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O. A. Leontovich
(Volgograd, Russia)

    The article deals with the present state of intercultural communication theory, as it is gaining ground in Russia. The author gives an overview of different areas of knowledge connected with the field and the approaches of the leading scholars who have made the greatest contribution to it. The article also discusses important notions developed by Russian scholars but unknown in the West (such as linguistic personality, conceptosphere, etc.), which are of great importance for the study of intercultural communication. Special attention is given to the works devoted to the issues of U.S.-Russian intercultural communication.

Today the theory and practice of intercultural communication attract more and more scholars, as it has become evident that the investigation of its problems requires expertise from different areas of study. Probably its greatest achievement is the fact that on "its territory" academics who used to protect the boundaries of their disciplines from "strangers," have now started listening to each other. On the other hand, the present state of intercultural communication research is characterized by a lack of general methodological foundations and common conceptual approaches. There is no clear theoretical basis, commonly accepted terminology, fundamental assumptions, which would allow representatives of different directions and trends achieve mutual understanding. Opinions differ as to what should be seen as intercultural communication. Some investigators ignore the fact that intercultural communication study is an independent area with its own system of notions and an impressive history of scholarly research.

In the U.S. and other Western countries communication study is a well-developed field, but linguistic aspects of discourse are largely ignored. In Russia, on the contrary, there is a strong preference for linguistics, whereas communication study is still at an early stage of its development. The most distinctive areas distinguished in Russia and based on the interrelation of language and culture are as follows (see detailed description in the books: Teliya 1996: 228-230; Maslova 1997: 39-40):

Linguo-country study (E. M. Vereshchagin; V. G. Kostomarov; G. D. Tomakhin; V. V. Oshchepkova, etc.). The research in this area mostly has an applied character and is a valuable source of information, which reflects the interrelation of language and culture.

Ethnolinguistics (A. S. Gerd, A. M. Kopylenko, N. I. Tolstoy, etc.) is a branch of linguistics, which studies the language in its connection with ethnicity and is closely linked with sociolinguistics. N. I. Tolstoy emphasizes that for ethnolinguistics it is important to discuss not only and not so much the reflections of folk culture, psychology, and mythological perceptions in language, but also the constructive role of language, its influence on the formation of folk culture, folk psychology, and folk creative art. He suggests two definitions of ethnolinguistics: 1) a branch of linguistics, which studies language in its relation to folk culture; investigates the reflection in language of cultural, psychological, and mythological notions and experiences; 2) a complex discipline, which studies the content of culture, folk psychology and mythology, irrespective of the means and ways of their formal implementation (word, object, ritual, visual image, etc.). N. I. Tolstoy believes that such study "can be carried out predominantly or exclusively by linguistic methods" (Tolstoy 1997: 315).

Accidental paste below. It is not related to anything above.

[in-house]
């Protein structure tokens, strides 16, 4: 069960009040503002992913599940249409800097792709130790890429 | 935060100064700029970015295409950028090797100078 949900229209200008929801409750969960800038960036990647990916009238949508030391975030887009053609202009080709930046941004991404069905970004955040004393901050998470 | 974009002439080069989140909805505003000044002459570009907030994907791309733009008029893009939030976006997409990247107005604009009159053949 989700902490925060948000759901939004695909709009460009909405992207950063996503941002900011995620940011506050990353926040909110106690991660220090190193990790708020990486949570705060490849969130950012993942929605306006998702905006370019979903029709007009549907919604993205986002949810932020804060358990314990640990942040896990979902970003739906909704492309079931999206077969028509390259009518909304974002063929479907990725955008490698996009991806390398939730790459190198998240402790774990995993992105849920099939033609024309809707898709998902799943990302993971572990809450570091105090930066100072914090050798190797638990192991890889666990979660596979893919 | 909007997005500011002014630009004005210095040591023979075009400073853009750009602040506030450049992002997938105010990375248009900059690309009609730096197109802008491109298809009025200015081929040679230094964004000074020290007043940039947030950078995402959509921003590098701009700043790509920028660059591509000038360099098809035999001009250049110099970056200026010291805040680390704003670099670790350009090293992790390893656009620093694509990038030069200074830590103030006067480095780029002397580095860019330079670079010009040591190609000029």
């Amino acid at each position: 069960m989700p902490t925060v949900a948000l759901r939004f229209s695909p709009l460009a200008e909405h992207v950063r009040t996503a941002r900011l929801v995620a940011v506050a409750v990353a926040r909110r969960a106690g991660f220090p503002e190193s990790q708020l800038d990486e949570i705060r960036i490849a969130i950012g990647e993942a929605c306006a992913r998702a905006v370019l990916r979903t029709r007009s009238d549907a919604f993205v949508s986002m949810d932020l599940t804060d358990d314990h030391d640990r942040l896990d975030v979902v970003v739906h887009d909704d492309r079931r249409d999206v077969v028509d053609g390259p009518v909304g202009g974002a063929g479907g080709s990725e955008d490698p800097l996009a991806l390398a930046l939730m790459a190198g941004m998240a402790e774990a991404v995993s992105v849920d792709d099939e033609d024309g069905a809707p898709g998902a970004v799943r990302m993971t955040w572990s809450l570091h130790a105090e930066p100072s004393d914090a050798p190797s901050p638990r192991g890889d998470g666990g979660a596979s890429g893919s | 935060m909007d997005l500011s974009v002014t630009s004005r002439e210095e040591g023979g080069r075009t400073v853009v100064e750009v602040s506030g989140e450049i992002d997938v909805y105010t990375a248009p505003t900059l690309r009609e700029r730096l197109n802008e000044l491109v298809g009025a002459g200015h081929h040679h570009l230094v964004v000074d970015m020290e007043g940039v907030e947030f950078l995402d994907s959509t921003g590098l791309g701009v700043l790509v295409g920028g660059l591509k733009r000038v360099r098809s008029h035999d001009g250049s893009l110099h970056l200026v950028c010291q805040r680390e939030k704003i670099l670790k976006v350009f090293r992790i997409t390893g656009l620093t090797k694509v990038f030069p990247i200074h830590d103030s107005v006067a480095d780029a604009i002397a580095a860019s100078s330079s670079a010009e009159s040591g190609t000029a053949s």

Cultural linguistics (V. N. Teliya, V. I. Khairullin, V. V. Vorobyov, V. A. Maslova, M. A. Kulinich, etc.). V. N. Teliya defines cultural linguistics as part of ethnolinguistics, devoted to the study and description of the correspondence of language and culture in their synchronic interaction (Telia 1996: 217). "The object of cultural linguistics is investigated at the crossroads of two fundamental fields: linguistics and culture study" (Abid: 222).

V. A. Maslova points out the following objects of cultural linguistics: 1) words and phrases, which have no equivalents in another language; 2) archetypes and "mythologemes", rituals, beliefs, and superstitions reflected in language; 3) proverbs and sayings; 4) idioms; 5) symbols and stereotypes; 6) metaphors and images; 7) stylistic norms; 8) speech behavior; 9) speech etiquette (Maslova 2001: 36-37).

All the above-mentioned areas of linguistics are aimed at the study of nationally specific peculiarities of a particular culture. The results of research are of great value for intercultural investigation, aimed at the comparative analysis of two or more linguocultures. Another important area is the study of the relationship between language and culture through the prism of psycholinguistics (A. A. Leontyev, A. A. Zalevskaya, I. N. Gorelov, K. F. Sedov, etc.), sociolinguistics (A. D. Shveitser, V. I. Karasik, N. B. Mechkovskaya, V. P. Konetskaya, etc.), as well as such interdisciplinary areas as ethnopsycholinguistics and linguosociopsychology (T. M. Dridze). The study of the mechanisms of understanding (V. Z. Demyankov, G. I. Bogin, A. A. Zalevskaya, V. V. Znakov, etc.) allows to make conclusions about the way interacting cultures "match" each other and exchange information in the process of intercultural communication. The description of nationally specific peculiarities of the worldview (B. A. Serebrennikov, A. A. Ufimtseva, S. A. Arutyunov, T. V. Bulygina, A. D. Shmelyov, N. D. Arutyunova), as well as the correlation of language and national identity (N. D. Arytyunova, N. V. Ufimtseva, V. G. Gak), is also of great importance.

Besides, there are a number of notions, which are well developed in Russian linguistic science, but practically unknown to Western scholars. They include such notions as linguistic personality (Y. N. Karaulov, G. I. Bogin, Y. D. Apresyan, M. V. Kitaigorodskaya, N. N. Rozanova, V. I. Shakhovsky, V. G. Gak, G. I. Berestnev), concept, and conceptosphere (D. S. Likhachov, E. S. Kubryakova, Y. S. Stepanov, V. P. Neroznak).